In the end, she didn’t end up buying that particular dress. She found another that made her feel even more like the exquisite young bride she will be on Christmas Eve. But she would look stunning in a paper bag, and although I know that television and bridal magazines would tell us that it is all about the dress, I know it is not. It is about the heart. It is about two hearts- Abby’s and Johnny’s, who will face life with free, unbridled delight, full of excitement and anticipation. I will watch in silent wonder as they twirl and leap, limited only by their imaginations, as they interpret a new song. It is the song of life, choreographed for two.
Posted by Garrie Madison Stoutimore on September 14, 2011
Over a year ago, Gary Cassanelli, the Fire Commissioner in Springfield Massachusetts, asked me to write a speech for him to deliver on the tenth anniversary of 9/11. During the ceremony a steel beam from the Twin Towers was to be dedicated in memorial to those who perished on 9/11. I was flattered, but more than that, I was honored.
I met Gary shortly after I began working on my yet unfinished book about fire fighters. He generously volunteered several of the Springfield firefighters for interviews, offered me a space to meet with them, and finished the day by treating me to lunch. He is well-educated, articulate and introspective, and endlessly encouraging of my writing. He could easily write a perfectly appropriate speech by himself, but he asked me to speak for him, and in a sense, I was to speak for fire fighters everywhere.
Writing the speech became a labor of love. We all have feelings about September eleventh and this gave me the opportunity to lay my heart on a page- to speak not only of the loss and heartache we all felt, but of my undying belief that in all circumstances we have the opportunity- the responsibility- to turn evil to good.
So, here is my voice. I am so grateful to live in a country where it can be heard.
There is hardly an American alive who doesn’t remember where he was when the clear blue skies over our nation were split open by the September 11th, 2001 terrorist attacks that forever changed history. For the past ten years we have remembered those who perished, but this year, we have the opportunity to pay special tribute to the 343 firefighters of the Fire Department of New York who bravely charged into the face of danger, giving the ultimate sacrifice in their quest to save the lives of others.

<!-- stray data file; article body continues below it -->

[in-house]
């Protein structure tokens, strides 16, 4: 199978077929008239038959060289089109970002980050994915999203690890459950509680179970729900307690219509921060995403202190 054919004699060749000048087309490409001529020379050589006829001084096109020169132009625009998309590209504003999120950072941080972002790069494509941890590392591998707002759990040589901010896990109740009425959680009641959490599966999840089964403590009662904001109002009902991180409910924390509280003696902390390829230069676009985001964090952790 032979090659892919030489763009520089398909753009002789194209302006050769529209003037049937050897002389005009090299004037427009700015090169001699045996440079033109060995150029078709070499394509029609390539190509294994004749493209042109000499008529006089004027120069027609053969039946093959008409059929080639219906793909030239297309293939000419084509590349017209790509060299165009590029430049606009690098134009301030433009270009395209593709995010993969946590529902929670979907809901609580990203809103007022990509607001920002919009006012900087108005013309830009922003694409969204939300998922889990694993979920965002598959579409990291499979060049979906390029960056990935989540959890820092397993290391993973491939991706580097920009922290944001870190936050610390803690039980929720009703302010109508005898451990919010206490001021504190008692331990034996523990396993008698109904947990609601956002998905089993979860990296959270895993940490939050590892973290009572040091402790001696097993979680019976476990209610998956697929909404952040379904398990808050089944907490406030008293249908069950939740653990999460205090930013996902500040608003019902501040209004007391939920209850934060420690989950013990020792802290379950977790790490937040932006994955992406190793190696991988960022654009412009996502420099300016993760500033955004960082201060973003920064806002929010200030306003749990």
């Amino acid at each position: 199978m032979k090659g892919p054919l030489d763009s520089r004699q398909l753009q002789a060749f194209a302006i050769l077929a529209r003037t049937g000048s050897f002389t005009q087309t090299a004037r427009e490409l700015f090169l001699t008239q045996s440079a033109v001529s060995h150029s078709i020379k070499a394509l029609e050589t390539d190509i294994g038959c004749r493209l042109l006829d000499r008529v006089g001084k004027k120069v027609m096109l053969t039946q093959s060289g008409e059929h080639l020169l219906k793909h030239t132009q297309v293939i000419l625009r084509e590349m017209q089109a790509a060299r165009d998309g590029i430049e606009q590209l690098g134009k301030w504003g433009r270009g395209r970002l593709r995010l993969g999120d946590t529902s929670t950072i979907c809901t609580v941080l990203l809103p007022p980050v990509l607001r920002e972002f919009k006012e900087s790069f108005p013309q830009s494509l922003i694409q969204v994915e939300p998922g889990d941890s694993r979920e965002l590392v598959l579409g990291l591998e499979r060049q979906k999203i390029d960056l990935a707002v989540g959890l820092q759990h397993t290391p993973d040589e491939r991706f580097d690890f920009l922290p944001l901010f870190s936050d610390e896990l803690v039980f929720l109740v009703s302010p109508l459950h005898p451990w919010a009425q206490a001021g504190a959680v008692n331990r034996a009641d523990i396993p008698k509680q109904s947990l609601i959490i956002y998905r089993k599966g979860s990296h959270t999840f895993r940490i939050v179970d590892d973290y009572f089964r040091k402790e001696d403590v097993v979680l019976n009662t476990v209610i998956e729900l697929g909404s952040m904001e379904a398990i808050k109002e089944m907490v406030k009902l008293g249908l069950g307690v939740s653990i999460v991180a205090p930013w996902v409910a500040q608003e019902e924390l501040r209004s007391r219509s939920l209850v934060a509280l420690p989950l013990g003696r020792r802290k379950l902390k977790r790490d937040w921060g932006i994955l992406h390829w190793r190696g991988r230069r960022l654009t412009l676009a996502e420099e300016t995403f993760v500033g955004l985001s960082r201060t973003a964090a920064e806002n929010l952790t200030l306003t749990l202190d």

How fitting that a column of steel from the Twin Towers is to be the focal point for this ceremony. Much like firefighters, steel is tough- forged to be strong enough to withstand great pressure. It is resilient and adaptable under the right circumstances, but unbending and unrelenting when necessary. This steel will remind us of the firefighters who, like the steel within Twin Towers, struggled until the very end to hold the weight of those who cried out for their help.
In the weeks that followed the attacks of September 11th , Americans responded with a mighty roar to the terrorists who desired to endanger the fabric that weaves our country. In a moment, we were reminded of what is important. We reached for our loved ones. We held fast to our children. We helped our neighbors. Streets became neighborhoods, neighborhoods became communities and communities were once again united into one strong, resolute nation.
Let me challenge you today to honor those who died on that tragic and fateful day. Honor the victims of the Twin Towers in New York, the Pentagon in Washington, and those who bravely perished in the fields of Pennsylvania. Honor those who have sacrificed and fought for our freedom since that horrific day, and those who continue to fight today. Honor them by living your life as we all did in the days that followed September 11th. Live with pride and compassion. Each day brings a new opportunity to make a better world for our children, to feed the hungry and to help the needy. There is no better message, and no better victory over terrorism than that of the American spirit. Let us never forget 9/11, and let us always we remember what it means to be an American, one nation, under God, with liberty and justice for all.
Every year since their deaths, I take a moment to look at the photos of the 343 firefighters who died in the Twin Towers. I stare at their faces and search their eyes; and I wonder if they could speak- if they could tell us just one more thing- what they might say. And although I can’t tell for sure, I think this line from a poem by John MacRae might speak for them.
“To you from failing hands we throw the torch. Be yours to hold it high.”
Posted by Garrie Madison Stoutimore on September 11, 2011
I realize that just a couple of posts ago, I blogged about my inability to dance. http://gstoutimore.wordpress.com/2011/08/11/when-momma-g-got-her-groove-on/ But yesterday, my nephew Ben got married, and as everyone knows, if you love someone, you have to dance at his wedding.
When Ben was growing up, he lived in Michigan, so I saw him rarely. I knew little about him except that he was a cute little boy who once threatened his younger cousin (my son) with his nunchucks in my mother’s backyard.
Several years later, Ben moved to New England, a handsome and soft-spoken young man with sparkling sapphire eyes, a quick smile and not a menacing bone in his body. He forged a life for himself in New Hampshire, and a few years later, began bringing a beautiful special friend- Heather- to family parties. And yesterday, despite an oncoming hurricane, Heather and Ben stood at the edge of the sea and exchanged marriage vows.